If the subscriber count wasn’t displayed, you’d probably assume the blog was somewhere in the middle band of the marketing niche — not a niche leader, as CotC really is.

Here’s the see-saw: if you have an authority-level subscriber count, comments don’t matter so much. If you don’t have an authority-level subscriber count, your comments will need to tell the story you want them to.

Some tips to help you do this:

  • If you respond to every comment made, you double your comment count.
  • If you engage with commenters, they have a reason to comment again.
  • If you ask questions, you’ll get answers.
  • If you make commenting more rewarding, you’ll get more comments.

Practicing each of these strategies can raise your comment count to levels rarely seen on A-list blogs, even when your traffic and subscriber count is modest. Acknowledgment matters much more than traffic when it comes to comments.

Looking beneath the surface: a hallway in The Matrix.
Looking beneath the surface of a hallway in The Matrix (1999).

The truth about subscribers: your visitors will assume

One mistake I made with Skelliewag, now that I’m following The Matrix model, was to show my subscriber count too early. I starting showing it at about 300 subscribers.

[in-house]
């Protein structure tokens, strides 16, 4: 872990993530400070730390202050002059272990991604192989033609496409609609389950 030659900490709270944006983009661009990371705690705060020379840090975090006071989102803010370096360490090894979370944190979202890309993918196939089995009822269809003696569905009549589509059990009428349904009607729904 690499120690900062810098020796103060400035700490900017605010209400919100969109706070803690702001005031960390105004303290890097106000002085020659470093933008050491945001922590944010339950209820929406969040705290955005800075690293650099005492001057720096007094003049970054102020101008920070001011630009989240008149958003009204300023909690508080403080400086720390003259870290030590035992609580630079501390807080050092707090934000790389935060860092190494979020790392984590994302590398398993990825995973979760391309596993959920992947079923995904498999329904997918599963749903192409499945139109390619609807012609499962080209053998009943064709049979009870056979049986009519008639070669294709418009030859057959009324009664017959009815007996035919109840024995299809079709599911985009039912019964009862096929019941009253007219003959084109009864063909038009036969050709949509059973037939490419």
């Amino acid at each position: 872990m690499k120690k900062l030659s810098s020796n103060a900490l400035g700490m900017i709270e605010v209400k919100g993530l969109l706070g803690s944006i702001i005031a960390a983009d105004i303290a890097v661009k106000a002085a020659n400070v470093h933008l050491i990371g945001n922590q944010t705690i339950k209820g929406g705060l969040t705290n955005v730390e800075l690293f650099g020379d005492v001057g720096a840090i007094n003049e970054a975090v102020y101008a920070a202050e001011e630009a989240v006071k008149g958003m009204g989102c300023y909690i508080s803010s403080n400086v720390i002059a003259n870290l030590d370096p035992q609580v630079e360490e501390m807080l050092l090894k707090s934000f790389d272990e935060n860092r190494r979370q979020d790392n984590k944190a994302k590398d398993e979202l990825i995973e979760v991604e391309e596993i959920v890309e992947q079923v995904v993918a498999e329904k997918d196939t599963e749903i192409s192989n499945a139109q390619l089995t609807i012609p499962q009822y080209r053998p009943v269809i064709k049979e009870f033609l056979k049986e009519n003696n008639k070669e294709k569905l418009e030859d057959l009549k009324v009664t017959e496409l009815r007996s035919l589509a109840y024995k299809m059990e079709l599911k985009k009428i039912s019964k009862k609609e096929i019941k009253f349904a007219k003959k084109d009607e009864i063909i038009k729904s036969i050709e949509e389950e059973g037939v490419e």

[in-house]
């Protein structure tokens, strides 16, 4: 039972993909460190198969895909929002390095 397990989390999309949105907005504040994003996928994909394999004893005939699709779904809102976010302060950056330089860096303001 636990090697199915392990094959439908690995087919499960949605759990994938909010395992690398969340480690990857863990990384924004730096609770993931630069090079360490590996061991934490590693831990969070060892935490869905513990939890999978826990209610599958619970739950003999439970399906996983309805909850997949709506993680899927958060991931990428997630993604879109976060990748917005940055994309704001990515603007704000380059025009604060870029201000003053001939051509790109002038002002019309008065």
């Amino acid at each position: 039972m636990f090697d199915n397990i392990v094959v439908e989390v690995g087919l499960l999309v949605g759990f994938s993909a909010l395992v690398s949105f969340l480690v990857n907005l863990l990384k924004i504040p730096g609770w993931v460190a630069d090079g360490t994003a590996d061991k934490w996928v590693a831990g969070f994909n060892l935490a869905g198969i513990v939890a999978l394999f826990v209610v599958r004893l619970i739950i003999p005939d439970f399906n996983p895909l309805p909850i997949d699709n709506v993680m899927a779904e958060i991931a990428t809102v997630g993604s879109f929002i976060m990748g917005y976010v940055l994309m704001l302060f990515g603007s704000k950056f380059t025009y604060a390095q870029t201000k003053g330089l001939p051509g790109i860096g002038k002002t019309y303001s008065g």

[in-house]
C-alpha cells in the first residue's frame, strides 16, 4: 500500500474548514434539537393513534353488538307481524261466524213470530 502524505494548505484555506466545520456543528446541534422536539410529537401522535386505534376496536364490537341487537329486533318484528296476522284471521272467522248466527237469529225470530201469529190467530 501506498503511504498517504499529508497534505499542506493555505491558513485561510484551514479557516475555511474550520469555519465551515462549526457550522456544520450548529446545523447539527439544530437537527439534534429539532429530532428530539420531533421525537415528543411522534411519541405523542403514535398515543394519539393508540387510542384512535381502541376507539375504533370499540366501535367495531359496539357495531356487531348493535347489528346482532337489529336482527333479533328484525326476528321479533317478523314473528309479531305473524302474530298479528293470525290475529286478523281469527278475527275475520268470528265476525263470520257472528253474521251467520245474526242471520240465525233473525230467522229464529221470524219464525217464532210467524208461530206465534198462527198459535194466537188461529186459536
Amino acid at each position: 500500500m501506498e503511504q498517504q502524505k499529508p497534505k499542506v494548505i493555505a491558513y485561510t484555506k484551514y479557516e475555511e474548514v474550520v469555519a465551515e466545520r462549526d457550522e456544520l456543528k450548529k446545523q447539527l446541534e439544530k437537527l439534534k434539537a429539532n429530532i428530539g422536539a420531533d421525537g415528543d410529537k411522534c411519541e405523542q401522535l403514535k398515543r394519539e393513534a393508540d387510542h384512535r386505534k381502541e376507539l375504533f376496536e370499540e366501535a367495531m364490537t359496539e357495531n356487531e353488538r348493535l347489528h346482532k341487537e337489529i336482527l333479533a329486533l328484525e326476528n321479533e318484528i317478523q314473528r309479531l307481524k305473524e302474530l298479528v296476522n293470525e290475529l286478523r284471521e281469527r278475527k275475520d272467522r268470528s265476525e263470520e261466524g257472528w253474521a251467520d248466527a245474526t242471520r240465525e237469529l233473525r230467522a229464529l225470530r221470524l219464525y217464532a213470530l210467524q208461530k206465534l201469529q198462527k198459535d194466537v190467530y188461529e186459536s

Looking back on it, the community participation at the time (in terms of comments) would have made the blog seem a lot more popular than the story told by my 300 subscribers.

If I hadn’t shown my subscriber count early on, visitors may well have assumed it was significantly higher than that.

If your comments tell the story of a bigger blog or website, let your visitors assume your subscriber popularity — at least until the number starts to fall in line with assumptions.

Design matters: here’s why

Something we’ve all heard is that if you want to build a popular site, you need to take design seriously.

I agree, but it’s not just because there’s something intrinsically good about a unique design. It’s because clever and professional design is a characteristic of the world’s most popular blogs and websites.

As you’ll remember, The Matrix model hinges on imbuing your site with all the characteristics of a niche authority. Good design is one of them.

If you don’t know how to code or can’t afford a designer, pick a rarely used but high quality theme and design a custom header image for it. If you don’t have the ability or the resources, get someone to do that for you. It will be a lot cheaper than buying a design from scratch.

Do anything to avoid using themes that we see everywhere. They’ll quash the uniqueness of your site.

Make money like you don’t need it

Take a look at the most popular blogs in your niche and pay some attention to how they advertise.